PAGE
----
This initial approach may need to be improved in the future. For one thing, our use case involves two independent camera poses, one for updating the map and one for rendering it. The bounding boxes associated with these two cameras can be separated spatially, but the method will create a single bounding box that will also encompass the space between them. A more advanced method would first cluster the bounding boxes, and then perform a union operation on each cluster. Another issue is that this method will create a tight box around the cameras. If they are moving, it is possible that they will quickly move outside of the bounding box and require memory to be pulled back. One way to handle this would be to predict the future motion of the cameras.

Saturday, February 7, 2015

ICP Localization

I have implemented the ICP algorithm that was described in At this point, I am only matching two consecutive raw frames to compute a camera motion between them. In the coming weeks, I will be matching new raw frames to a frame generated from a reconstructed 3D map. This should drastically reduce camera pose drift.

My initial naive implementation was split into separate CUDA kernels as described in the paper. This implementation has an initial kernel that determines whether the points in the two frames are similar enough to be included in the cost function. This creates a mask that is used to remove points with thrust compaction. Next, a kernel computes a 6x6 matrix A and 6x1 vector b for each corresponding pair of points. These are both summed in parallel with thrust. The final transform update is computed on the CPU by solving A*x = b. For all kernels, I used a block size of 256. Here is pseudo-code for this implementation:

pyramid_depth = 3
depth_iterations = {4, 5, 10}
update_trans = Identity4x4
for i := 1 to pyramid_depth do
    this_frame = this_pyramid[i]
    last_frame = last_pyramid[i]
    for j := 1 to depth_iterations[i] do
        mask = computeCorrespondenceMask(this_frame, last_frame)
        remove_if(this_frame, mask)
        remove_if(last_frame, mask)
        [A b] = computeICPCost(this_frame, last_frame)
        A_total = reduce(A)
        b_total = reduce(b)
        iter_trans = solveCholesky(A_total, b_total)
        applyTransform(iter_trans, this_vertices, this_normals)
        update_trans = iter_trans * camera_trans
camera_pose = camera_pose * update_trans

Using an NVidia GTX 770, I found that this process was unbearably slow, taking {95, 76, 112} ms for the 3 pyramid depths respectively.

I was able to shave off some of the time by optimizing the block sizes. Most of the kernels performed optimally with ~16-32 threads per block. This sped up to {59, 58, 106} ms.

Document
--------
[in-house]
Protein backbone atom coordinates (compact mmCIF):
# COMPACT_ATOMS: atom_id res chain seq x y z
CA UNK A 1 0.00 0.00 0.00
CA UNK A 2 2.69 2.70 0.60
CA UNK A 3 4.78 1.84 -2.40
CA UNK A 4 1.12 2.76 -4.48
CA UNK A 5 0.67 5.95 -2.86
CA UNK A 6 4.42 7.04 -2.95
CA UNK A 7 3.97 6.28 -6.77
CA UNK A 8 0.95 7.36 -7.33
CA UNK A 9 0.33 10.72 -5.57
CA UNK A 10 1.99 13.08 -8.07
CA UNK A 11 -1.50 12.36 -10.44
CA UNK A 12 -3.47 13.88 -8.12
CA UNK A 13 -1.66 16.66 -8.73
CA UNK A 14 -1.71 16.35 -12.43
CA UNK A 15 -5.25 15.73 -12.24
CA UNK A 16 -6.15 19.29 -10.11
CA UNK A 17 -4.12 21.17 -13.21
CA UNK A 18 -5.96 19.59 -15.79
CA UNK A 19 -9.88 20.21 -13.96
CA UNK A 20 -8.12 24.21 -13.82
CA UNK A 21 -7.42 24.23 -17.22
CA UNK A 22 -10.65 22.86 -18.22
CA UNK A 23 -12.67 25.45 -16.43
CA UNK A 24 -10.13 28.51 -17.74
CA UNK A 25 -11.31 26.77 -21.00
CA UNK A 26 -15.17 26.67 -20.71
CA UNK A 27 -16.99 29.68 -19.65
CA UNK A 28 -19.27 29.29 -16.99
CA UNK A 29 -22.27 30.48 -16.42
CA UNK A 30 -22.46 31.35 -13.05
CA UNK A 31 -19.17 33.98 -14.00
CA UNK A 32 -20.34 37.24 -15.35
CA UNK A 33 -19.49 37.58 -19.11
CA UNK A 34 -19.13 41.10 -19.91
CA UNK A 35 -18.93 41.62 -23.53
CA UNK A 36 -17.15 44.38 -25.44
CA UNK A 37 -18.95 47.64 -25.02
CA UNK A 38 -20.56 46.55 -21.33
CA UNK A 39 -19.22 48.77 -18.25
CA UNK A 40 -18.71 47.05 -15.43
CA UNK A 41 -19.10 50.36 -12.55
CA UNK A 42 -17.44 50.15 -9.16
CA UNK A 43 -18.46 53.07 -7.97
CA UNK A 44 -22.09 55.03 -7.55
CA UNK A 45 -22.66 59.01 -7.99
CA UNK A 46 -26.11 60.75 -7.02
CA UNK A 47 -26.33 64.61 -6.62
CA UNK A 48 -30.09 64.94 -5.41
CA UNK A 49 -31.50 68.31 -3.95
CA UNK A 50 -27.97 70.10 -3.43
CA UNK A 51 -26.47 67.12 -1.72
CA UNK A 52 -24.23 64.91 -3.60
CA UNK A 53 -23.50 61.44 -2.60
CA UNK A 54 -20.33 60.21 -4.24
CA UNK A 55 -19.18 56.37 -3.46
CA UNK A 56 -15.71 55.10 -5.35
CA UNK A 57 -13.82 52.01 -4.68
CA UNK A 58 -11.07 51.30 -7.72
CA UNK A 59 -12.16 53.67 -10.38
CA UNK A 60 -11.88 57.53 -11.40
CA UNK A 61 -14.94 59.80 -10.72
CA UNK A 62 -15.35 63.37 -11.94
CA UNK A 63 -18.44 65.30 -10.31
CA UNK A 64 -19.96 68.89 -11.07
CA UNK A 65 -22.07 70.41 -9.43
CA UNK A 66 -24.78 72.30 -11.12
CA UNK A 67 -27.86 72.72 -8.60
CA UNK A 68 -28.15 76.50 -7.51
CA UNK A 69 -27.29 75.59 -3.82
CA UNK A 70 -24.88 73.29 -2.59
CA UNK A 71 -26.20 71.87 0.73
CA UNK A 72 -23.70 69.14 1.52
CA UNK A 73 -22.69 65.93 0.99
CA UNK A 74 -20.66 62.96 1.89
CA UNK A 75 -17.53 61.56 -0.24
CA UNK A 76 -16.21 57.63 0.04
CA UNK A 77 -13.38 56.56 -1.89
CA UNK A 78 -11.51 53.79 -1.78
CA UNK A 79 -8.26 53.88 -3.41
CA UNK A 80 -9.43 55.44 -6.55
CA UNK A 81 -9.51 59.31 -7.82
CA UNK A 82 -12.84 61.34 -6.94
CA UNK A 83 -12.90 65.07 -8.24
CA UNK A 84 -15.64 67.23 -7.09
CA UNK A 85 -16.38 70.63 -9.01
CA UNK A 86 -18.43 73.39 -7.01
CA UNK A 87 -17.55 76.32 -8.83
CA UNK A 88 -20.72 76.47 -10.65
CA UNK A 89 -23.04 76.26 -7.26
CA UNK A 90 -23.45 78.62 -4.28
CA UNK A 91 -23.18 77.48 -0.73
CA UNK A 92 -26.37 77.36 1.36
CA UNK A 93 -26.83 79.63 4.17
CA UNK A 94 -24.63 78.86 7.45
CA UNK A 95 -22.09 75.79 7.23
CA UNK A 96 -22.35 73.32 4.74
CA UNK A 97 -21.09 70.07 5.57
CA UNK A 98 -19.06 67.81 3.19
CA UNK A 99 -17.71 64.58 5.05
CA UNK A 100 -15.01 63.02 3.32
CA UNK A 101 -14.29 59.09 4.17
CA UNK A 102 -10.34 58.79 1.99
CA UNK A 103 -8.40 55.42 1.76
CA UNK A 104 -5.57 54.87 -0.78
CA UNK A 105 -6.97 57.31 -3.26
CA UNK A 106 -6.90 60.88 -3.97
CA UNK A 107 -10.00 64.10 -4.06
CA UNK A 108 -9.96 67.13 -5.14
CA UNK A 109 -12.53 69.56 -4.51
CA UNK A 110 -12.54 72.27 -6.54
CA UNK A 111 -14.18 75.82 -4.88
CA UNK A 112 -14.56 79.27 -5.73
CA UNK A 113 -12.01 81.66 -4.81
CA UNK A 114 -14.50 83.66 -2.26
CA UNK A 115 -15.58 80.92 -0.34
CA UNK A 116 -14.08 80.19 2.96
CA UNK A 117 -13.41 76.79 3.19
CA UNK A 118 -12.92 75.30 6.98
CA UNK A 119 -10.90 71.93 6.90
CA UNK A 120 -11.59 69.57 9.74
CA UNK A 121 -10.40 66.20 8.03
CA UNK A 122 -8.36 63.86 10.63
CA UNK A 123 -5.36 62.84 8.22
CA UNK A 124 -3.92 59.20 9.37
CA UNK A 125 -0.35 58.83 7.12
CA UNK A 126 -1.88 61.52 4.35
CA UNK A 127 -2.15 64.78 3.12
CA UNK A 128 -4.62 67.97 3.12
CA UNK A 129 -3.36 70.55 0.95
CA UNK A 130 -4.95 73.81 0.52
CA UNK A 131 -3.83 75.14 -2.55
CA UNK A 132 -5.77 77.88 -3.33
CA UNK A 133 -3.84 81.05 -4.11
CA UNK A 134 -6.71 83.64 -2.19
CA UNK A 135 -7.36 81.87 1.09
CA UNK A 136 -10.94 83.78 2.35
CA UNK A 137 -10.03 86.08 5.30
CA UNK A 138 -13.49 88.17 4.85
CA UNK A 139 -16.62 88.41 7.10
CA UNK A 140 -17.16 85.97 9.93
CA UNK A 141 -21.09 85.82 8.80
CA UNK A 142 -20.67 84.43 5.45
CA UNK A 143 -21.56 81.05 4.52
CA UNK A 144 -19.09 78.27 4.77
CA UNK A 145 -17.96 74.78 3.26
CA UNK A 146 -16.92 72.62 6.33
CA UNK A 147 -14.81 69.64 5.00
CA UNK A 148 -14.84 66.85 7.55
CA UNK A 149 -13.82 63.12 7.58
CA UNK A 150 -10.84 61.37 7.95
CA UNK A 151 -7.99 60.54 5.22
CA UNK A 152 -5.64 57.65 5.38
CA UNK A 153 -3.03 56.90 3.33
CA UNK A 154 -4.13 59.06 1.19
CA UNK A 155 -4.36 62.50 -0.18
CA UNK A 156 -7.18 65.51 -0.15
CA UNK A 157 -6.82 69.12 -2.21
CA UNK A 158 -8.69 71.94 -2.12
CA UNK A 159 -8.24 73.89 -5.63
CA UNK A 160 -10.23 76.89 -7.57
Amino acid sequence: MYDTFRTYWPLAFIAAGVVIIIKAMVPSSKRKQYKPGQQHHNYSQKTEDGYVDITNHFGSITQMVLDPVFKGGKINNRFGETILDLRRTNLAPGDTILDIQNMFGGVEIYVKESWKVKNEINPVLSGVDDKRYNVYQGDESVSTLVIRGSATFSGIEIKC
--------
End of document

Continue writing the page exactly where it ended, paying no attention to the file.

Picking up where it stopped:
Another 10 ms total was saved by combining the 6x6 A and 6x1 b into a single 7x6 matrix Ab, which could be reduced with a single thrust call rather than 2 separate passes.

I found that the majority of the time was being spent in the thrust reduction pass of summing all of the ICP terms. On average, each iteration of computing ICP cost terms and reducing them was taking ~15.5 ms. I found that loading the initial ICP cost kernel with part of the reduction job substantially sped up this process. Thus, rather than parallelizing the ICP cost kernel over N points, it could be parallelized over N/load_size threads. Each thread is now responsible for iterating and summing over load_size points, and thus the thrust reduction acts on data of length N/load_size. Since each thread acts on multiple points, it is no longer beneficial to precompute a mask and remove invalid correspondences. This is now part of the ICP cost kernel. With load_size =10, I found that the entire process could be reduced from ~15.5 ms per iteration to ~3.5 ms. This reduces the total time to {25, 19, 30} ms.

Pseudo-code for the optimized algorithm is here:

pyramid_depth = 3
depth_iterations = {4, 5, 10}
update_trans = Identity4x4
load_size = 10
for i := 1 to pyramid_depth do
    this_frame = this_pyramid[i]
    last_frame = last_pyramid[i]
    for j := 1 to depth_iterations[i] do
        Ab = correspondAndComputeLoadedICPCost(this_frame, last_frame, load_size)
        Ab_total = reduce(Ab)
        iter_trans = solveCholesky(Ab_total[0:5,:], Ab_total[6,:])
        applyTransform(iter_trans, this_vertices, this_normals)
        update_trans = iter_trans * camera_trans
camera_pose = camera_pose * update_trans

The overall framerate for the system has improved from 2 to 15 FPS.

Sunday, January 18, 2015

System Diagram and Octree Map Update Deep-dive

System Diagram

I have drawn a system overview diagram to summarize the system that I described in my last post.

The black arrows designate the flow of execution, while the blue arrows are to clarify the passage of data from the two render passes. The dotted lines indicate modules that are responsible for directly interfacing with hardware devices.

Octree Map Updates

Here I will describe in more detail one of the complex sub-components of the system: the process of updating an octree map from an aligned RGB-D frame.